An apartment complex expected to open next month will almost quadruple the number of beds for veterans at risk of homelessness in this city, and housing experts say it's not nearly enough.
The nonprofit Volunteers of America built the 24-unit Maple Court apartments in Durham because a disproportionate number of the Triangle's 500 or more homeless veterans live there. Bob Williamson, who runs the health care program for homeless vets at the Veterans Administration Hospital in Durham, said vets are drawn to the area because of the VA and other veterans services, and the hope of jobs.
For years, however, those who couldn't find or keep jobs have ended up sleeping in shelters, parks, abandoned buildings and under bridges.
The VA has long recognized homelessness as a problem among veterans; a third of homeless men are veterans.
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In the Triangle, there is no emergency shelter dedicated to the needs of vets, who may have post-traumatic stress disorder or other issues that make shelter life particularly difficult.
Though the VA doesn't fund emergency shelter for vets, it has had a program since the 1990s to help nonprofits build and run transitional housing for veterans. Intended to stop the cycle of homelessness, these can house veterans for up to two years while they are enrolled in recovery and job-training programs.
But progress is slow. Maple Court has been eight years in the making. Durham's TROSA, Triangle Residential Options for Substance Abusers, has 25 beds for homeless vets expected to come online in December. Another program has nine beds for homeless vets, including those who are HIV-positive.
Across the state, there are fewer than 300 beds in VA-supported housing for homeless vets.
“We need more,” Williamson said. But in the meantime, “We want to show veterans they are not forgotten.”
Floyd Hall was one of the first to apply for a spot in Maple Court. Hall, who served in the Army from 1976 to 1982, has been staying at the Urban Ministries Center emergency shelter in Durham for two weeks.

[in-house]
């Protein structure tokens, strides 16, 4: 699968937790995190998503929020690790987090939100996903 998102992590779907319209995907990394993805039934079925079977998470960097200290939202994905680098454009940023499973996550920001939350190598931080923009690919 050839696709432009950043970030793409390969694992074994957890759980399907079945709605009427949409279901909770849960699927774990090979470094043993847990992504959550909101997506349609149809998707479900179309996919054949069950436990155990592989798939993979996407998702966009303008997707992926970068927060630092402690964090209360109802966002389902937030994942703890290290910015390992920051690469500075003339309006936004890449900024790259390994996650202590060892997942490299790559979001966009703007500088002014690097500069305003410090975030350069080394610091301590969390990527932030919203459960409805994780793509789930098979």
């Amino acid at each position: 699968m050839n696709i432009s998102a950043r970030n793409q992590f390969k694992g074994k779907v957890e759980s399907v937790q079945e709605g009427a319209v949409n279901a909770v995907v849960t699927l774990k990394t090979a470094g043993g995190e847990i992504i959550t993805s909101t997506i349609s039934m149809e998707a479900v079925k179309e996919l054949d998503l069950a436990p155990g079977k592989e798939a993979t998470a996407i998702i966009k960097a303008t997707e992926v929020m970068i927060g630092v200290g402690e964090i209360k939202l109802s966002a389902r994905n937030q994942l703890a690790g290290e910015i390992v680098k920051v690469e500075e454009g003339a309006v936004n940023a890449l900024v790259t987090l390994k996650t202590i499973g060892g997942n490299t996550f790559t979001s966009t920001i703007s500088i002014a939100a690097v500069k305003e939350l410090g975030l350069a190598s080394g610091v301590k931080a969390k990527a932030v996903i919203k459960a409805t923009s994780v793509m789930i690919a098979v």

“This is not where I saw myself ending up,” he said.
Hall, 49, says sleeping in a room with 70 or 80 other men is a severe test for him. Hall says his PTSD causes him to be extremely anxious in open spaces and among groups of more than three or four people.
“I want to be able to make my own way,” he said. “I'm pretty sure there are some homeless people who want to be homeless, but I'm not one of them.”
Hall lived on his own for years. Most recently, he had been in Kill Devil Hills, supported primarily by a monthly Social Security disability check and working part time when he was able. Then, in February, the checks stopped coming.
Hall is still trying to find out why — he thinks he may have exceeded his income limit by as little as $100 for the year — but while he tries to get that resolved, his Medicaid coverage ended with his disabled status. He lived on savings for as long as he could, but eventually could not pay his rent. He couldn't go to the doctor for his back and other health problems. And with his PTSD and other issues, he couldn't get, or keep, a full-time job.
He pulled out his camping gear, put the rest of his belongings in rented storage, and hitched rides to Greenville, a town he knew from having attended East Carolina University for a while. He found an unoccupied church where a side door stayed unlocked, and slept there sometimes. Finally, he called the VA and asked for help.
“They told me that to enter into their homeless program, I'd have to move to Durham and stay in the homeless shelter,” he said.
Deborah Lee, the VA's regional homeless coordinator, said sometimes that's the best advice the agency can offer.
To qualify for a bed in supported transitional housing, a vet has to meet the federal definition of “homeless.” One way is to be in a shelter.
Since he's been in Durham, Hall has signed up for the first PTSD counseling sessions he's ever had. His service in Central America left him with such a vivid recollection of the scent of death that he can't stand certain sweet smells. He's scoured the Internet looking for work he can do.
Wednesday, he went to a veterans job fair, wearing socks and a shirt borrowed from another shelter resident and a coat and tie from the shelter's clothing closet.
He's waiting to hear whether he'll be accepted into Maple Court. Workers are busy with finishing touches at the complex this week, such as installing a donated flag pole outside what will be a veterans services building. Rebecca Dixon, chaplain for Volunteers of America, said she hopes to get enough donations of new dishes and cookware to outfit each resident's kitchen.
The housing alone would be a great gift, Hall said.
“We as vets – we protected while you slept,” Hall said. “We deserve some compensation for that. We're not greedy. We just want a little help. I don't think we're asking for too much.
”By training alone, we're strong individuals. But there's a point you reach where hopelessness sets in. And to be honest, I'm pretty much there.“